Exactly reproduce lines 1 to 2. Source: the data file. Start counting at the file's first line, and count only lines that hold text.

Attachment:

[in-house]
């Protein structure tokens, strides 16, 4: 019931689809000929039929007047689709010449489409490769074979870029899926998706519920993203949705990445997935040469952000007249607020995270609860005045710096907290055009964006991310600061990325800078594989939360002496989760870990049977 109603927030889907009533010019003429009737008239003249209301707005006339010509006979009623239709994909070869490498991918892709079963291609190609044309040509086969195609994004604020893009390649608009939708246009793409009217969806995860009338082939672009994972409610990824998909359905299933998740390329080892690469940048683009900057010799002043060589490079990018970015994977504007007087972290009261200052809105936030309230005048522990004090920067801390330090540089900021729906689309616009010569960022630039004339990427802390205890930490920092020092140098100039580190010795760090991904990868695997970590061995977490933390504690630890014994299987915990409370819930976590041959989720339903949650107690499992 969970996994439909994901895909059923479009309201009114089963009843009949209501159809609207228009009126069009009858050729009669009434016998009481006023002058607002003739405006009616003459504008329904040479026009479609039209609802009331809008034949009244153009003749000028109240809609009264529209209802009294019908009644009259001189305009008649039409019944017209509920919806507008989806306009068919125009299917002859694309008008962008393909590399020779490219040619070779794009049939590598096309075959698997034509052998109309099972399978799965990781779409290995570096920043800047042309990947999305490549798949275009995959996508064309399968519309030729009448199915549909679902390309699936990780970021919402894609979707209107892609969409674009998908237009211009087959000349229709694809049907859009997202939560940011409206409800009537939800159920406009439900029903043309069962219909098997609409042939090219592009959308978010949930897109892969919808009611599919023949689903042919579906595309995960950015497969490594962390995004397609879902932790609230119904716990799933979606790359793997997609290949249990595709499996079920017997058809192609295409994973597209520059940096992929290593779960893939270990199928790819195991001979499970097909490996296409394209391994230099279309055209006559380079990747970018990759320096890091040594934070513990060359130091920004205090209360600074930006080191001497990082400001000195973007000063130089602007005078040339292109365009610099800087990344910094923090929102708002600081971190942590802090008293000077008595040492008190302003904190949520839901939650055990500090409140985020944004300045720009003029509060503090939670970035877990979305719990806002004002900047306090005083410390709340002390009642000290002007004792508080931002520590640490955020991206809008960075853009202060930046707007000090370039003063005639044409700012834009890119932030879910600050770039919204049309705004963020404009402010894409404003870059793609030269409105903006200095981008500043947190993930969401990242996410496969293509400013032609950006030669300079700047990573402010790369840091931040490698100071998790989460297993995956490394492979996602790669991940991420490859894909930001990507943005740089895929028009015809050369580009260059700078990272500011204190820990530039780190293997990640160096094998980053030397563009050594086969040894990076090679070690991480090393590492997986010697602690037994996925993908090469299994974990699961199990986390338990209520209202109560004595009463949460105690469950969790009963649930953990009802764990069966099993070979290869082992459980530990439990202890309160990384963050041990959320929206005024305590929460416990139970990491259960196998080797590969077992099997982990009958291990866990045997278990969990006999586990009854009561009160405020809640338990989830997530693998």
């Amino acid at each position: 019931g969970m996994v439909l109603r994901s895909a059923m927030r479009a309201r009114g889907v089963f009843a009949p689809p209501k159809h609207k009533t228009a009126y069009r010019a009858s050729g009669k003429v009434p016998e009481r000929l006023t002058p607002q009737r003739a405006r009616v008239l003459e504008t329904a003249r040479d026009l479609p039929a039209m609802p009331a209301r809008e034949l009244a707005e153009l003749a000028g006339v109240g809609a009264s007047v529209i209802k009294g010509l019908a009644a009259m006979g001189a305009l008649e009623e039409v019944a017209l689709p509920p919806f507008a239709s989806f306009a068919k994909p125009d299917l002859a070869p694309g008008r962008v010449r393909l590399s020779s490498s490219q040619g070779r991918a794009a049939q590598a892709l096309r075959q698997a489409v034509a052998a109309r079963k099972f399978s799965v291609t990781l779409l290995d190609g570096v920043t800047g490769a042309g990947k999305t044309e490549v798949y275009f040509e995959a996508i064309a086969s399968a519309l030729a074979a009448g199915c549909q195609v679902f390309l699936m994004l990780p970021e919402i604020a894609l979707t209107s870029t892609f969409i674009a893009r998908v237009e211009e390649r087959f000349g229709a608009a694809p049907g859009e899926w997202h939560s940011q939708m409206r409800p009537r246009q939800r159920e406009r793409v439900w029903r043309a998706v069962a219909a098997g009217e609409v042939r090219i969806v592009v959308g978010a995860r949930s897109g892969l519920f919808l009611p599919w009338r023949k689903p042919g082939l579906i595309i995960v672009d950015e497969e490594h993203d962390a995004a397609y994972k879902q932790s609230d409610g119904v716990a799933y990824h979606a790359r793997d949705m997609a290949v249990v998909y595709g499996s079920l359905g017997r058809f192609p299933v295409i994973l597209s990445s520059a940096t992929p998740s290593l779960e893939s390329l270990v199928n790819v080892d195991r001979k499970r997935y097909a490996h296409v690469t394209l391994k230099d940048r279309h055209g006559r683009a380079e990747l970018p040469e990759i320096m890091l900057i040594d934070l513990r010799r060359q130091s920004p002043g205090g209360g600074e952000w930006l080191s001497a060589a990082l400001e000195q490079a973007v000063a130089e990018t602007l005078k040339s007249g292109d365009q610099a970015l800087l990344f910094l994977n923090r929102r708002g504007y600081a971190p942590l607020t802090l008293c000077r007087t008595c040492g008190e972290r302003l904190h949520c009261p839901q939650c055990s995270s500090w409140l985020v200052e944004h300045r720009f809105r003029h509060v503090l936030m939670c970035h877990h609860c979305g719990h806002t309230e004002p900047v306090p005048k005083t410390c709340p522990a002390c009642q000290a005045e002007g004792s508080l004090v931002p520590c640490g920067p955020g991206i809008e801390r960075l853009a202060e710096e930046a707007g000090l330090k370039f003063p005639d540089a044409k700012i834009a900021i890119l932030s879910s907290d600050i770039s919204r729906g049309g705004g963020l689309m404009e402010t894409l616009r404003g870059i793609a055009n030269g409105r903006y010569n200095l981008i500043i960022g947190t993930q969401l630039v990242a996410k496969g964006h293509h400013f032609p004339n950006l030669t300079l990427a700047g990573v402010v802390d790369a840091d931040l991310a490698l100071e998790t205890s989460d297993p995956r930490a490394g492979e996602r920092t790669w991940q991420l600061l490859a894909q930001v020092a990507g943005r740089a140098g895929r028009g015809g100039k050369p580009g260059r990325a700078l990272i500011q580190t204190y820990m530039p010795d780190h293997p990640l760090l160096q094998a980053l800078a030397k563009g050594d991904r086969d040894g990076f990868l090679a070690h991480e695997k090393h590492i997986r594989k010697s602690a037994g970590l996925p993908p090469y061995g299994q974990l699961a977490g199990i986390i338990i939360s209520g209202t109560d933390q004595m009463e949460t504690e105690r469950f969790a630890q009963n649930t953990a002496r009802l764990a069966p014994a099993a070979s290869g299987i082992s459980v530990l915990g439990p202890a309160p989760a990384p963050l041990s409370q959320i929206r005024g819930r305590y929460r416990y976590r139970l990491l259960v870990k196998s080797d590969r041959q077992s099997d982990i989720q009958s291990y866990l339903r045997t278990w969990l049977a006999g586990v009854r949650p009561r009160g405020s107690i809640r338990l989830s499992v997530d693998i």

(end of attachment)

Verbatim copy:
[in-house]
């Protein structure tokens, strides 16, 4: 019931689809000929039929007047689709010449489409490769074979870029899926998706519920993203949705990445997935040469952000007249607020995270609860005045710096907290055009964006991310600061990325800078594989939360002496989760870990049977 109603927030889907009533010019003429009737008239003249209301707005006339010509006979009623239709994909070869490498991918892709079963291609190609044309040509086969195609994004604020893009390649608009939708246009793409009217969806995860009338082939672009994972409610990824998909359905299933998740390329080892690469940048683009900057010799002043060589490079990018970015994977504007007087972290009261200052809105936030309230005048522990004090920067801390330090540089900021729906689309616009010569960022630039004339990427802390205890930490920092020092140098100039580190010795760090991904990868695997970590061995977490933390504690630890014994299987915990409370819930976590041959989720339903949650107690499992 969970996994439909994901895909059923479009309201009114089963009843009949209501159809609207228009009126069009009858050729009669009434016998009481006023002058607002003739405006009616003459504008329904040479026009479609039209609802009331809008034949009244153009003749000028109240809609009264529209209802009294019908009644009259001189305009008649039409019944017209509920919806507008989806306009068919125009299917002859694309008008962008393909590399020779490219040619070779794009049939590598096309075959698997034509052998109309099972399978799965990781779409290995570096920043800047042309990947999305490549798949275009995959996508064309399968519309030729009448199915549909679902390309699936990780970021919402894609979707209107892609969409674009998908237009211009087959000349229709694809049907859009997202939560940011409206409800009537939800159920406009439900029903043309069962219909098997609409042939090219592009959308978010949930897109892969919808009611599919023949689903042919579906595309995960950015497969490594962390995004397609879902932790609230119904716990799933979606790359793997997609290949249990595709499996079920017997058809192609295409994973597209520059940096992929290593779960893939270990199928790819195991001979499970097909490996296409394209391994230099279309055209006559380079990747970018990759320096890091040594934070513990060359130091920004205090209360600074930006080191001497990082400001000195973007000063130089602007005078040339292109365009610099800087990344910094923090929102708002600081971190942590802090008293000077008595040492008190302003904190949520839901939650055990500090409140985020944004300045720009003029509060503090939670970035877990979305719990806002004002900047306090005083410390709340002390009642000290002007004792508080931002520590640490955020991206809008960075853009202060930046707007000090370039003063005639044409700012834009890119932030879910600050770039919204049309705004963020404009402010894409404003870059793609030269409105903006200095981008500043947190993930969401990242996410496969293509400013032609950006030669300079700047990573402010790369840091931040490698100071998790989460297993995956490394492979996602790669991940991420490859894909930001990507943005740089895929028009015809050369580009260059700078990272500011204190820990530039780190293997990640160096094998980053030397563009050594086969040894990076090679070690991480090393590492997986010697602690037994996925993908090469299994974990699961199990986390338990209520209202109560004595009463949460105690469950969790009963649930953990009802764990069966099993070979290869082992459980530990439990202890309160990384963050041990959320929206005024305590929460416990139970990491259960196998080797590969077992099997982990009958291990866990045997278990969990006999586990009854009561009160405020809640338990989830997530693998």